In one of the trickster tales, Brer Fox gets his hands on Brer Rabbit and is going to eat him.  But Brer Rabbit starts saying stuff like before you eat me please don’t stick me with a knife because there’s nothing I hate more than being stuck with a knife.  So Brer Fox would go to stick him with a knife and Brer Rabbit said something like oh don’t stick me with a knife before you eat me because even more than being stuck with a knife I hate being…and so on and so forth, till he said there was nothing he hated more than being thrown in the blackberry patch.  Whereupon the Fox did that and Brer Rabbit just laughed because there was no way Brer Fox was going to get him in there.

I was particularly fond of this story because of its mention of the blackberry patch.  There was one of those maybe fifty yards across down in the hollow beyond Grandma’s house.  I loved those blackberries.  They were free food.  Sometimes towards the middle of the summer, I would crawl out under that big black berry patch getting stuck now and then, but out as far towards the middle as I could go and find a nice spot with a bunch of berries, and lie on my back with the sun filtering through the leaves and eat blackberries, at times each one being sweeter than the next.  I guess I identified with Brer Rabbit because out in the middle of that black berry patch I felt off in my own place and safe from bigger people should they want to get at me.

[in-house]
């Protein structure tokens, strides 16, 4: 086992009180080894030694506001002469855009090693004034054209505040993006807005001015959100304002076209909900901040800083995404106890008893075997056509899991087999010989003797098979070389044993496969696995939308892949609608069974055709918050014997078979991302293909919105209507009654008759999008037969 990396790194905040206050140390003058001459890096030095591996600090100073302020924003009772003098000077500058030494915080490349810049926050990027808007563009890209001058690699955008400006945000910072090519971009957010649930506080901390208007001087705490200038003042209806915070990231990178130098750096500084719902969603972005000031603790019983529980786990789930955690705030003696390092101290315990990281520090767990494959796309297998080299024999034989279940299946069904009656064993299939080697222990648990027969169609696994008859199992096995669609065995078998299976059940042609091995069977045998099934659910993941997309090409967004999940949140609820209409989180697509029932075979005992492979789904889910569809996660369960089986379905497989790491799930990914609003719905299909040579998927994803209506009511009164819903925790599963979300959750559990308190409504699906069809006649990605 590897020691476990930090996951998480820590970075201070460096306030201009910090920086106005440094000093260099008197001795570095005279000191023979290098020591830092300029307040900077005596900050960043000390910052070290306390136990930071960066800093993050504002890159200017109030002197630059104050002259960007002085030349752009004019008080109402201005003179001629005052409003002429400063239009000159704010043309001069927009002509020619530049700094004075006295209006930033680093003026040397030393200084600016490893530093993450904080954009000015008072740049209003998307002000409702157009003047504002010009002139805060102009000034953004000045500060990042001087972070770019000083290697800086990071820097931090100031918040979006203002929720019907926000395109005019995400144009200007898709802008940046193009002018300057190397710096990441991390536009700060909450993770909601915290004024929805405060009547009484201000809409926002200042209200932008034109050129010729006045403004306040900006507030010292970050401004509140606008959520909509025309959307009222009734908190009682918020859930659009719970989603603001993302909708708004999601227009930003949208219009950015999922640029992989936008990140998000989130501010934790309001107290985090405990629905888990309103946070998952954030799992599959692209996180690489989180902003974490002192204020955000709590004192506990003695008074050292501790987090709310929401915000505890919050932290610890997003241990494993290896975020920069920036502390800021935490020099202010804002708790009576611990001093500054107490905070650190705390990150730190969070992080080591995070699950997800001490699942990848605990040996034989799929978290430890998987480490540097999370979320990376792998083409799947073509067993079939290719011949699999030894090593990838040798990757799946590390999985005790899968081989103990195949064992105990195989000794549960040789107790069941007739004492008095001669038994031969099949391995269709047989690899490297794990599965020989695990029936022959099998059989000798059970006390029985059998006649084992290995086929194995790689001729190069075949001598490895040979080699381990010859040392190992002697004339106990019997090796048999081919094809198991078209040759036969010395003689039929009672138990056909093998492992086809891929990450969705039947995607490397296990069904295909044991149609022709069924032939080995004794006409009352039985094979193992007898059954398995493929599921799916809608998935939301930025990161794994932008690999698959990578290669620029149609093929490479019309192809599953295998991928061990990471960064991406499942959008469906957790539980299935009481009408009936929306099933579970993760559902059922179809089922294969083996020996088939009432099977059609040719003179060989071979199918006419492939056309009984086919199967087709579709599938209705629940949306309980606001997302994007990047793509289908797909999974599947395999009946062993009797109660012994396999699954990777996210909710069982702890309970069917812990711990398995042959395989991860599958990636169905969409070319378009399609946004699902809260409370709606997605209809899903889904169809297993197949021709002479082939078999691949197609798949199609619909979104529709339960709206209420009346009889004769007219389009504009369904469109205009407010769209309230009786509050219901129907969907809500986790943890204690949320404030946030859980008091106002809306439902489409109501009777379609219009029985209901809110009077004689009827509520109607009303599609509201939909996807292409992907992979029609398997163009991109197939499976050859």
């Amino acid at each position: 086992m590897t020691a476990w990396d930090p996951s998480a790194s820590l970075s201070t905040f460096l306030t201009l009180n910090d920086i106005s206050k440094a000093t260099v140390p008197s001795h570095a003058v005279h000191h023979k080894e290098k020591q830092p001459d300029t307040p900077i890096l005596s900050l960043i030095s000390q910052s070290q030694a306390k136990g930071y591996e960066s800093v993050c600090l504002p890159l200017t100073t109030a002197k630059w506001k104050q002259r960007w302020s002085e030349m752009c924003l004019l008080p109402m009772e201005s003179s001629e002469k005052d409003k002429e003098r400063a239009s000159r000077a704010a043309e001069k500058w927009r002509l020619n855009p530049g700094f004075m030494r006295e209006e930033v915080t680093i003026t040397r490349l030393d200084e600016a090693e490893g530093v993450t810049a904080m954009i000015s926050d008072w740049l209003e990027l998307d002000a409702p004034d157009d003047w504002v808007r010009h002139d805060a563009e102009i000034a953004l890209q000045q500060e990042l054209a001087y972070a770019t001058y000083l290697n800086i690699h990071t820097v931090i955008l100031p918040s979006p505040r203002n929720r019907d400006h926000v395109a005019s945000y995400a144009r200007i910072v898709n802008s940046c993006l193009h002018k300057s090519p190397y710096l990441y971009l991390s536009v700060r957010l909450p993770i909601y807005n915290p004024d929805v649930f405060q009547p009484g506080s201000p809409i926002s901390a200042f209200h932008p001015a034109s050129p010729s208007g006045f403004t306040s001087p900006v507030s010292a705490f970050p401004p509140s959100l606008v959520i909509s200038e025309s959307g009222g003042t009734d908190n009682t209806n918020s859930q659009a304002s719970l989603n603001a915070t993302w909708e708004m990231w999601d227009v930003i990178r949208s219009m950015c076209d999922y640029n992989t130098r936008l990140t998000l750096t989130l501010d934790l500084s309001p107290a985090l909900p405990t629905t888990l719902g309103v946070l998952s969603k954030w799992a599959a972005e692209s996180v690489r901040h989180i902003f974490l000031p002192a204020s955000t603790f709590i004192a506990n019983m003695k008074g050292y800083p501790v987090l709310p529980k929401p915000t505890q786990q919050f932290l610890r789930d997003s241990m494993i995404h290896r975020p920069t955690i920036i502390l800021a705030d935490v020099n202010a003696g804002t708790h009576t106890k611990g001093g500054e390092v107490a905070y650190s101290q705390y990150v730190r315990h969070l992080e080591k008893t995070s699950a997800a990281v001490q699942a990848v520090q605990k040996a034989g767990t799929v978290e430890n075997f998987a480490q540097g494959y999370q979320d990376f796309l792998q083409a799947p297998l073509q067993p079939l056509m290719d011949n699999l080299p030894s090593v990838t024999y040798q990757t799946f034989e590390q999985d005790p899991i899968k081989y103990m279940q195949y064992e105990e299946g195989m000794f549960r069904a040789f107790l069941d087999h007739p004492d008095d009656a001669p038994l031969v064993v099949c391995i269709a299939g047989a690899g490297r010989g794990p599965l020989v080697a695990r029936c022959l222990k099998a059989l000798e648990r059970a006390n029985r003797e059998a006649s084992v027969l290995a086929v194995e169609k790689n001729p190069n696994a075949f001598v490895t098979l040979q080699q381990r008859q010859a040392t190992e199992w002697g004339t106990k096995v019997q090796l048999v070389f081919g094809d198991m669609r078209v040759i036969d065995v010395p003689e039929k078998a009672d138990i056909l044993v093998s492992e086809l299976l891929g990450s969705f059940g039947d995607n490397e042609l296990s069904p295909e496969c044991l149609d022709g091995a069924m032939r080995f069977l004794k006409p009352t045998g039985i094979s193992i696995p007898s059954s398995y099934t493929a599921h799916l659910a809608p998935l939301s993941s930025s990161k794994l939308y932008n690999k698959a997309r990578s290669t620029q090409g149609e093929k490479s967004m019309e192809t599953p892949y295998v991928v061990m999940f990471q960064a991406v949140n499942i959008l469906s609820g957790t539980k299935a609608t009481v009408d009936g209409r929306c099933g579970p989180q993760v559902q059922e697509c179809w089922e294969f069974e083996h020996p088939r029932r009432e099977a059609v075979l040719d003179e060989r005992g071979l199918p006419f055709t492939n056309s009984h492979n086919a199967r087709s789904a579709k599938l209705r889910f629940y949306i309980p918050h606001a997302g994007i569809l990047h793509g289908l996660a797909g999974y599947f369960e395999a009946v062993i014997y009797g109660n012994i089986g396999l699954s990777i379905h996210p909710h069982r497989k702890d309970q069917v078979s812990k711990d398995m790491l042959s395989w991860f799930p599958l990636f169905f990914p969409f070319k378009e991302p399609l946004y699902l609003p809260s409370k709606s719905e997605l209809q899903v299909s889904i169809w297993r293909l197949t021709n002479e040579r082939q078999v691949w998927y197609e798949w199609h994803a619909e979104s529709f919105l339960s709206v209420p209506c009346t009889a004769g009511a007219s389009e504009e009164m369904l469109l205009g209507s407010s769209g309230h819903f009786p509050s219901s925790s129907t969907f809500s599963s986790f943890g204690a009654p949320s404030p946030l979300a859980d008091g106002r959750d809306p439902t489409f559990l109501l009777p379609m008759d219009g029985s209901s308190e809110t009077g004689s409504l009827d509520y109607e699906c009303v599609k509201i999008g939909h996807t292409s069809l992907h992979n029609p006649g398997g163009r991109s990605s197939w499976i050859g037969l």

Back in SC, we had no sweets around the house.  Except possibly vanilla wafers, and those quickly became tiresome.  Sometimes we had bananas, and when they went over the edge, the old lady would hashmash them up and put cream and sugar in with it, and then cover the whole thing with vanilla wafers, and then cook it in the oven for a while and then we would eat that.

We never had potato chips either.  That’s hard to imagine today what with all the sorts and kinds of chips wherever you look.  But I don’t remember a bag of potato chips in the place.  I guess we were deprived.  But every once in a blue moon on a Friday evening, when maybe he had a good week money-wise, the old man would stop at this place by the Laurens Drive in and buy hash and he would buy potato chips then.